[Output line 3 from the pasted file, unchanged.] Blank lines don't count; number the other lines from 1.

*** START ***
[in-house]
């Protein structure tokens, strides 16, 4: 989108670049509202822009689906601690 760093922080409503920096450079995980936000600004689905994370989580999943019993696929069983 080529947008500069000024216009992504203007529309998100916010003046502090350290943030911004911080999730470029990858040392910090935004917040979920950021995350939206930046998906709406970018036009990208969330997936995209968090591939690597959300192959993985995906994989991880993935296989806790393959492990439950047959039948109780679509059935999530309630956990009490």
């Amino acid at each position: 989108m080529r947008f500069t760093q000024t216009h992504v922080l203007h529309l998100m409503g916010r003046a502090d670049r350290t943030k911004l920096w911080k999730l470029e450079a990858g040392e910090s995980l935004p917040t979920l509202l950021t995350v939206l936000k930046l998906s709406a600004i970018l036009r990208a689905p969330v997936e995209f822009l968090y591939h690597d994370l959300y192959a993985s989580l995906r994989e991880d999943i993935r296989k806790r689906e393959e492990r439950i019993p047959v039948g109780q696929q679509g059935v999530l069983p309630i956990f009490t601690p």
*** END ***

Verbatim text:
């Amino acid at each position: 989108m080529r947008f500069t760093q000024t216009h992504v922080l203007h529309l998100m409503g916010r003046a502090d670049r350290t943030k911004l920096w911080k999730l470029e450079a990858g040392e910090s995980l935004p917040t979920l509202l950021t995350v939206l936000k930046l998906s709406a600004i970018l036009r990208a689905p969330v997936e995209f822009l968090y591939h690597d994370l959300y192959a993985s989580l995906r994989e991880d999943i993935r296989k806790r689906e393959e492990r439950i019993p047959v039948g109780q696929q679509g059935v999530l069983p309630i956990f009490t601690p």